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IFComp 09: Earl Grey

Earl Gray (Rob Dubbin and Adam Parrish), how I want to love thee! Unfortunately, despite its excellent premise and careful implementation, I couldn’t get past its (positively spinned) difficulty or (negatively spinned) obliqueness to feel like I wanted to finish. More below the fold.

The premise of the game is that you can manipulate your environment by means of a magical ‘runebag’, which permits you to ‘knock’ letters out of word or ‘cast’ them into others. For instance: “knock brain” might turn a heavy ‘brain’ into heavy ‘rain’, or maybe just heavy ‘bran’, and “cast p into pro” might turn a ‘pro tennis player’ into a ‘prop tennis player’. You get the idea.

So far, so good. It’s a good premise for a puzzle game. However, the more I played, the more I could imagine the authors wracking their rains, er, brains, in order to come up with logical, grammatical puzzles that made any sense whatsoever. And not necessarily succeeding. The situations suffer a bit from a sort of arbitrary surrealism, and offer no particular motivation to solve the puzzles, other than curiosity about what might come next. In several places, you might not even realize there’s a puzzle, except that you’re stopped by an invisible force until you’ve solved whatever the authors think you should be solving.

Along the way, you’re offered a number of hints as to what you could be doing, via the numerous figures you’ll encounter as you move from space to space in the game. Mostly, though, you just have to keep ‘talk’ing to them until they run out of stuff to say. Which is kind of boring and not particularly satisfying. I’d prefer to assemble the outline of the puzzle at hand from hints in the environment, rather than be vaguely spoon-fed insinuations of potential directions to act in.

But therein lies another problem. Once you get finished with the initial levels, you enter a level featuring a) difficult puzzles — ok, ‘sea ions’ into ‘sea lions’ wasn’t rocket science, but ‘crown’ to ‘crow’ to ‘cow’ isn’t at all obvious from the context, with b) a turn-based time limit, after which your poor sea ions, er lions, have drowned and you’re informed by the (very good, +1 for this) lower pane ‘interior monologue’ that you probably should have saved the poor things.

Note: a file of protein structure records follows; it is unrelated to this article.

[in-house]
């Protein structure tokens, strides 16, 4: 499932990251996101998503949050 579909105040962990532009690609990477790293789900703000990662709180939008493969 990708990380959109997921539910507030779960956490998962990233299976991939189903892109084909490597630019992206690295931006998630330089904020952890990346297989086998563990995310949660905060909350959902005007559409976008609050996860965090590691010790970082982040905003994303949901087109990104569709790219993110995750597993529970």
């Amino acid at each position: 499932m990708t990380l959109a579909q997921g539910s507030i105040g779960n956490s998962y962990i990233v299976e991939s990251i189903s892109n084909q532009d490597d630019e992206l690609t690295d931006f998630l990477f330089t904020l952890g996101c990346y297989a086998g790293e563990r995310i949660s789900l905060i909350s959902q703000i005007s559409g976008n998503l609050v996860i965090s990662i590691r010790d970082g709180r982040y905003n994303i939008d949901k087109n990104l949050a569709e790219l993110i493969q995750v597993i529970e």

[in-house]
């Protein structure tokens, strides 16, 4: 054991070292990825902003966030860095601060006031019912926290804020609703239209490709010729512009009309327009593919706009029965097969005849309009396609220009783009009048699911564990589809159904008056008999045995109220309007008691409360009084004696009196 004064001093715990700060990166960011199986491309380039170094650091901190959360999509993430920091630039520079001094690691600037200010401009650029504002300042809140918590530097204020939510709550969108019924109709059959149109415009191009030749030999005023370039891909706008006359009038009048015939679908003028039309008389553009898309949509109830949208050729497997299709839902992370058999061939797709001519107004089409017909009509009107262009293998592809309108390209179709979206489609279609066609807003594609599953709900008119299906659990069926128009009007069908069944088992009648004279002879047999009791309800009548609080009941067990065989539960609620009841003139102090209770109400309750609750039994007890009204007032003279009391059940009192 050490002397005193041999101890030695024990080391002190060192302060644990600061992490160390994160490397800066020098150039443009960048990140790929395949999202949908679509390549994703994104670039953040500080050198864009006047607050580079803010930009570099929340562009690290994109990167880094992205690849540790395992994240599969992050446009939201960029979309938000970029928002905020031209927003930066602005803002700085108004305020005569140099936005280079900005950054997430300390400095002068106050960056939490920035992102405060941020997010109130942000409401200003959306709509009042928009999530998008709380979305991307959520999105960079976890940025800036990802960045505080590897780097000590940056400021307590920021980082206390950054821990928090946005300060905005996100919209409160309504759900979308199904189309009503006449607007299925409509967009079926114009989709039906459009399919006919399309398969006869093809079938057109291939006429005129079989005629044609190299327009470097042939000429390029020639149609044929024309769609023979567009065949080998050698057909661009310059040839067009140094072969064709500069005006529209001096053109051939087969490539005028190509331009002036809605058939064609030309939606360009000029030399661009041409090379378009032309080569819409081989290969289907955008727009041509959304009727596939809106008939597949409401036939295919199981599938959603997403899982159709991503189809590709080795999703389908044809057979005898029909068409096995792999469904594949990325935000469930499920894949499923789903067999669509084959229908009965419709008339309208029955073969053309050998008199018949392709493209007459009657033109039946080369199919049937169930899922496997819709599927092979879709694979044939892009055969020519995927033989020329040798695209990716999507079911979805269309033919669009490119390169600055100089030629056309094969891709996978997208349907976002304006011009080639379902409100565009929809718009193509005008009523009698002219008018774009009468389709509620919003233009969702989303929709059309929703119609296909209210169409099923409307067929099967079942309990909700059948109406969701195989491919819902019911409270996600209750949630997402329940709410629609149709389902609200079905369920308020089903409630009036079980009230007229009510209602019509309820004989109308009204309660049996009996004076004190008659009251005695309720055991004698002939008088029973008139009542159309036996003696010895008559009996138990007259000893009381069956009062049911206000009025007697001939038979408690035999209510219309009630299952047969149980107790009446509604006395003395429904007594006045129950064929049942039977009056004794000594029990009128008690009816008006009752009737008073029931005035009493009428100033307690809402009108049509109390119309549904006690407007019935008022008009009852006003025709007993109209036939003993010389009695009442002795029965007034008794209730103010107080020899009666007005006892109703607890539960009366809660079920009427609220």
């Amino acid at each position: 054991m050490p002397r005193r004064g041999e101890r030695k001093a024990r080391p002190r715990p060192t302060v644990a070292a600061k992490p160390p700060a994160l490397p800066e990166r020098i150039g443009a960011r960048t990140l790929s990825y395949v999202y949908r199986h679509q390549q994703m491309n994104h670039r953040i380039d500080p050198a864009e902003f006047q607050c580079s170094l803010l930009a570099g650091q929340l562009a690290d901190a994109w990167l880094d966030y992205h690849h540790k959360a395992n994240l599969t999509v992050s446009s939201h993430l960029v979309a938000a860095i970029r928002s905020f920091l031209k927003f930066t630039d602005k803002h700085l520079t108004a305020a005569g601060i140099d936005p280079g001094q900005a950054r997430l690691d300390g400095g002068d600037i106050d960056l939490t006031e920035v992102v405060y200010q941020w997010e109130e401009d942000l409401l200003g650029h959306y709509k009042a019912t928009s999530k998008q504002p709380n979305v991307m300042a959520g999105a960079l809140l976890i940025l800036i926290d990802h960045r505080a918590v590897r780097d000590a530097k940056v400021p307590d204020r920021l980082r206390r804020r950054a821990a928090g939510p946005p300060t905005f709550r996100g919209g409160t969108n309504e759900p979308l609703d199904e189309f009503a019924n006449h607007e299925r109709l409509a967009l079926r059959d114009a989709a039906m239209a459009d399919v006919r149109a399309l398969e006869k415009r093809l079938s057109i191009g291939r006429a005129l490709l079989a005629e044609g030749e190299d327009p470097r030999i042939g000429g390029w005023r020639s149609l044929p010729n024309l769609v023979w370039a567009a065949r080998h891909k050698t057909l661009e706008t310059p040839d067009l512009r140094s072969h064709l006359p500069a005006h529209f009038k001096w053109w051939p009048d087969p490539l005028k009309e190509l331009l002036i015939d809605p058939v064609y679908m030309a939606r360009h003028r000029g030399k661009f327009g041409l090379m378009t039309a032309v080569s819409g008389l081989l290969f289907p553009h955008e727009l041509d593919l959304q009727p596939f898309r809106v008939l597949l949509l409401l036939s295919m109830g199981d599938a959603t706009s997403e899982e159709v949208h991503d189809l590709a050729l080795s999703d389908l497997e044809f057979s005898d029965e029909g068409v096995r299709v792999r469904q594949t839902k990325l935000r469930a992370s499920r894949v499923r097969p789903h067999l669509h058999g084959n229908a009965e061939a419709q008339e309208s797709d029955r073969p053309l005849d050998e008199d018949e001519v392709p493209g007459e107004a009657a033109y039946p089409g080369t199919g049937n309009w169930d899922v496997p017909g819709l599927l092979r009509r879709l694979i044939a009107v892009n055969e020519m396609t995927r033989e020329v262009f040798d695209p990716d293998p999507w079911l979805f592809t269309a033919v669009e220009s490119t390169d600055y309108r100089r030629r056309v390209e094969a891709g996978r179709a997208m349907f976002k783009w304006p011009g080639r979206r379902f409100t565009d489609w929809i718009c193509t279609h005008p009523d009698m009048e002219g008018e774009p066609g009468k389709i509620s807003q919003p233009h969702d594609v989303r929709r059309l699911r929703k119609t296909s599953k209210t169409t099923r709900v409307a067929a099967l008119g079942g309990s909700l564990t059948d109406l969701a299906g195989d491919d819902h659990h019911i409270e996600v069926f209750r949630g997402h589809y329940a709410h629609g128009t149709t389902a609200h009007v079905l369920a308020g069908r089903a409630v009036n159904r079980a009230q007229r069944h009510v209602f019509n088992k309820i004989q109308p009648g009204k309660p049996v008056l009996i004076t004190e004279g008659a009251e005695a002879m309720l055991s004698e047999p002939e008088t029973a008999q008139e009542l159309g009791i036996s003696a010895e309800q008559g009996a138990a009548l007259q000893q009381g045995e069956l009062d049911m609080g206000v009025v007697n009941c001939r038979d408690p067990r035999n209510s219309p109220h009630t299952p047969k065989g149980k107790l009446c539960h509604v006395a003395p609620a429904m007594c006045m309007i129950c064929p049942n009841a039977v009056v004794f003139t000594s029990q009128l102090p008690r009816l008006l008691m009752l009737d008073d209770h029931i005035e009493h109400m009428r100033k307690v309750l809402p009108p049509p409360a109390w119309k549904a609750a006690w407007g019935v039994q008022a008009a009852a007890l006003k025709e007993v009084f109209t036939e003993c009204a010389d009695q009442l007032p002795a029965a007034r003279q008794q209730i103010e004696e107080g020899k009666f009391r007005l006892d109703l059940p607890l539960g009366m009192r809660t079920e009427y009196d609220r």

At that point, I consulted the walkthrough, realized the “error” of my ways, and saw how difficult the end of the game is, given the timing constraints and realized that, lacking some insider knowledge of how the world should appear at the end, with little guidance, there was no chance in hell I was going to complete this game without simply typing in the walkthrough, so I stopped.

Plusses: the game is well implemented, I couldn’t discover too many unimplemented objects (although there are plenty of potentially ‘knockable’ and ‘castable’ objects which remain immune to my runebag’s powers). The writing is pretty good, and I particularly appreciated the ‘interior monologue’ pane, which, although sometimes a bit too drollish, offered a nice running commentary of what I was doing.

Earl Grey is not bad, it’s just too hard, without enough effort put into guiding the dear reader through what appears to be an open, exploratory game, but is, in fact, a very strict puzzle with a fairly unique, abitrary solution.

Earl Grey

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